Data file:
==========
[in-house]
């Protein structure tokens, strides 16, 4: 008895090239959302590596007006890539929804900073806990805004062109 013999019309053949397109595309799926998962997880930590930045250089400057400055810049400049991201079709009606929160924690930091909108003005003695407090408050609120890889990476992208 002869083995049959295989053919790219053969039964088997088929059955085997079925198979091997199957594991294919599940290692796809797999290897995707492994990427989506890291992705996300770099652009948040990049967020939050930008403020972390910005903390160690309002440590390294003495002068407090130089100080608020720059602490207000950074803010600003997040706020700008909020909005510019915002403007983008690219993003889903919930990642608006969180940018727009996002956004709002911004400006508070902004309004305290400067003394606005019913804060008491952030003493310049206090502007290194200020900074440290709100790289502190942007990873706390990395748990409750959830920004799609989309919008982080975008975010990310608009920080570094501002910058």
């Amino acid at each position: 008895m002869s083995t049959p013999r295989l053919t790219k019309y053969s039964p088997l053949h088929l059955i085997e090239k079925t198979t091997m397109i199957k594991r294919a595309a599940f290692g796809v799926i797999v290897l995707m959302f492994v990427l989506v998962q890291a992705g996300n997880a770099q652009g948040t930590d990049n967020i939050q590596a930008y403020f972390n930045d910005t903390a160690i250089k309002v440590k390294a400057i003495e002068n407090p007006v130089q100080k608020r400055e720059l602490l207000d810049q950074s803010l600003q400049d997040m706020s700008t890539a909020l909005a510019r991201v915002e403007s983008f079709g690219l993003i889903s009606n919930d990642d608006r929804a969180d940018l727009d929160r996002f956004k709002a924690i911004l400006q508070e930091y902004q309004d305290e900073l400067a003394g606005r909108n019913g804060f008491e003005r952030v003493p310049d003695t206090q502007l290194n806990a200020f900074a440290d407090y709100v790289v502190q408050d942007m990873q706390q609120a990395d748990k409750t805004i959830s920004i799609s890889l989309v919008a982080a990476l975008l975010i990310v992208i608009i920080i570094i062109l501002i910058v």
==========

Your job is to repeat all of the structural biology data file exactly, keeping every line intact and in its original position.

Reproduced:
[in-house]
């Protein structure tokens, strides 16, 4: 008895090239959302590596007006890539929804900073806990805004062109 013999019309053949397109595309799926998962997880930590930045250089400057400055810049400049991201079709009606929160924690930091909108003005003695407090408050609120890889990476992208 002869083995049959295989053919790219053969039964088997088929059955085997079925198979091997199957594991294919599940290692796809797999290897995707492994990427989506890291992705996300770099652009948040990049967020939050930008403020972390910005903390160690309002440590390294003495002068407090130089100080608020720059602490207000950074803010600003997040706020700008909020909005510019915002403007983008690219993003889903919930990642608006969180940018727009996002956004709002911004400006508070902004309004305290400067003394606005019913804060008491952030003493310049206090502007290194200020900074440290709100790289502190942007990873706390990395748990409750959830920004799609989309919008982080975008975010990310608009920080570094501002910058």
């Amino acid at each position: 008895m002869s083995t049959p013999r295989l053919t790219k019309y053969s039964p088997l053949h088929l059955i085997e090239k079925t198979t091997m397109i199957k594991r294919a595309a599940f290692g796809v799926i797999v290897l995707m959302f492994v990427l989506v998962q890291a992705g996300n997880a770099q652009g948040t930590d990049n967020i939050q590596a930008y403020f972390n930045d910005t903390a160690i250089k309002v440590k390294a400057i003495e002068n407090p007006v130089q100080k608020r400055e720059l602490l207000d810049q950074s803010l600003q400049d997040m706020s700008t890539a909020l909005a510019r991201v915002e403007s983008f079709g690219l993003i889903s009606n919930d990642d608006r929804a969180d940018l727009d929160r996002f956004k709002a924690i911004l400006q508070e930091y902004q309004d305290e900073l400067a003394g606005r909108n019913g804060f008491e003005r952030v003493p310049d003695t206090q502007l290194n806990a200020f900074a440290d407090y709100v790289v502190q408050d942007m990873q706390q609120a990395d748990k409750t805004i959830s920004i799609s890889l989309v919008a982080a990476l975008l975010i990310v992208i608009i920080i570094i062109l501002i910058v």